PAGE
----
Pleasing the home crowd was Andrea Dovizioso's second front row start in two races, but Dovizioso was under no illusions for the race. He had made his qualifying time following Dani Pedrosa, and it was not a time he could manage on his own. Tire wear and his neck problems will make a podium difficult, but at least he should be fighting at the front for a while. A little physiotherapy and help from the Clinica Mobile had helped, but Dovizioso was uncertain how his neck would hold up for the duration of the race. The problem is that he cannot bend his neck backwards, which is precisely what he needs to do to get into a racing crouch. On Saturday, it was just about bearable, where it had been impossible on Friday. With another night's rest and some more physio, it might improve a little more. But with a painful neck and the tire wear Ducati still suffer late in the race, a podium seems a little far fetched.

The weather, at least, looks favorable. The weekend had threatened to be a washout, but the outlook has improved day by day. It should stay sunny and dry right up to race day, and throughout all of the race. It will rain on Sunday, but probably not until the racing is done. That is an outcome the fans will willingly accept.

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David, you gotta give credit to where more credit is due! Not that I've always been a DP26 Fan (never liked JL99 from the jump) but can you give Dani and the Repsol team a touch more ink for the way they have turned their RCV/championship run around since the 'tire' issues? What has HRC done to the RCV to make it such a weapon in Dani's hands? And what has Dani changed in his riding style for him to have the eye of the tiger... even in the wet? Ever since Stoner joined the Repsol team... Dani has been on fire since he mad Casey crash under pressure. Even Jorge has given Dani props lately.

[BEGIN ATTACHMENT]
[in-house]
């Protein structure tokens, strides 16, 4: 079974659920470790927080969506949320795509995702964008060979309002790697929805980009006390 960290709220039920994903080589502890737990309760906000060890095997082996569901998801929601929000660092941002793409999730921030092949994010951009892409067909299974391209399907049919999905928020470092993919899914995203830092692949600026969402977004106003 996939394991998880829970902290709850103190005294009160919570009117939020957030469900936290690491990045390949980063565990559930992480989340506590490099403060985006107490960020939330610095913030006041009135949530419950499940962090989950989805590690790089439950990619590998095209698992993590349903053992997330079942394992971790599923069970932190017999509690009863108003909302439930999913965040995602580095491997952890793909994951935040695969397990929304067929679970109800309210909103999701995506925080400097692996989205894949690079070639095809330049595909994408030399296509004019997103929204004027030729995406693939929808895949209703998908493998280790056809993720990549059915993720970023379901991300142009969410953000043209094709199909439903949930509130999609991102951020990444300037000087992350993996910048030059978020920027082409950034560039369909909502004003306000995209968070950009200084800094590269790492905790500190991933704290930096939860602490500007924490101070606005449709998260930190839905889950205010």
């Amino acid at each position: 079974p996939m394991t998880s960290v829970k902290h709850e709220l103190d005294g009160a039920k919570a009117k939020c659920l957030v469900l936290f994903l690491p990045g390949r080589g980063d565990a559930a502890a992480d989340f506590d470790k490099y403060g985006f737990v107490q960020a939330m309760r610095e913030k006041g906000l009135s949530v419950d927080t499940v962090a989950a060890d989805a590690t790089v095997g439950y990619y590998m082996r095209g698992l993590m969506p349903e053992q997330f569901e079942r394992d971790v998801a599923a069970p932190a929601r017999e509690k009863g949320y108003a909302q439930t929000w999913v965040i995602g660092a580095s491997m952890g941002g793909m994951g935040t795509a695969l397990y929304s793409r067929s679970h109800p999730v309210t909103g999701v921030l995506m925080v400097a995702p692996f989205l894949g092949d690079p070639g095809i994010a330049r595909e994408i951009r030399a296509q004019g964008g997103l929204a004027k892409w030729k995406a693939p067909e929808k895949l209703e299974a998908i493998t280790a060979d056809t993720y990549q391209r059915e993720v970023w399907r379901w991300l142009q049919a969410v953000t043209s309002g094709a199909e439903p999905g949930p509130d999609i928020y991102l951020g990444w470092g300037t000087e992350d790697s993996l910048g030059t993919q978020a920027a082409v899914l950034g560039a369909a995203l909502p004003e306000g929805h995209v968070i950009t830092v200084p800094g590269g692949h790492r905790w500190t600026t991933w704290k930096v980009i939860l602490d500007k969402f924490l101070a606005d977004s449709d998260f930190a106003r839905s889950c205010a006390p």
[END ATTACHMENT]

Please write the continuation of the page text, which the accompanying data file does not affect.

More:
who ever told you casey crashed out of pressure ? if indeed he did crash out of performance and title pressure within his mind, how the hell was it due to dani ? if at all anything it was due to jorge's massive lead of some 35-40 points or something over casey by the time indy came up.

and dani hasn't had the eye of the tiger, or been so good in wet, ever since casey joined repsol..he's had it precisely ever since he has been on fire ala indy and brno 2012..before that in 2011 and first half of 2012 he was the usual dani of old who never seemed strong and champion-like that he is now..he struggled plenty in last year's wet le mans race for instance..

Stoner made too many mistakes and the biggest one prior to his accident was trying to overtake Dani... when Dani clearly had his number! Dani WAS NOT going to be denied that win! HRC Boss stated in an interview that Stoner was very high-strung and razzled by the situation of being behind in points ect etc. But Stoner should have taken the points instead of trying to beat Dani. Dani kept trading fast laps with Stoner to the point Stoner made a mistake trying too hard and CRASHED! nuff said-- I believe D.Emmett even wrote how Dani's whole mindset has changed! Walking/talking/relaxed like a MotoGP Champion. Dani injury-free with the RCV... his only obstacle to the crown may be his team!?

Stoner and pedrosa had matched each other lap for lap most of the race. Yes Stoner could have settled for second but in typical racer fashion pushed for the win, and sitting in your armchair with hindsight saying it was a mistake and pedrosa clearly had his number is just lame.

Any comment containing the use of derogatory nicknames to refer to riders will be deleted, regardless of the merit of the rest of the post. The use of these nicknames always triggers exactly the kind of bitter name-calling contest which I do not want to see on the site, and I have found that automatically deleting any post which uses them keeps the discussion civil. They are also totally undeserved, as all of these riders, from the championship leader to the kid who crosses the line last in Moto3, deserve our respect at the very least. That does not mean you have to like them, of course, but that's a different discussion.

So after you have just spent 15 minutes typing a reply to someone, please make sure that you remove any derogatory nicknames, or you will have wasted your time, for the comment is not long for the site.

"There won't be much of a race in Moto3"....the great thing about racing...you don't know till you know. Here's hoping MotoGP turns out just the same today.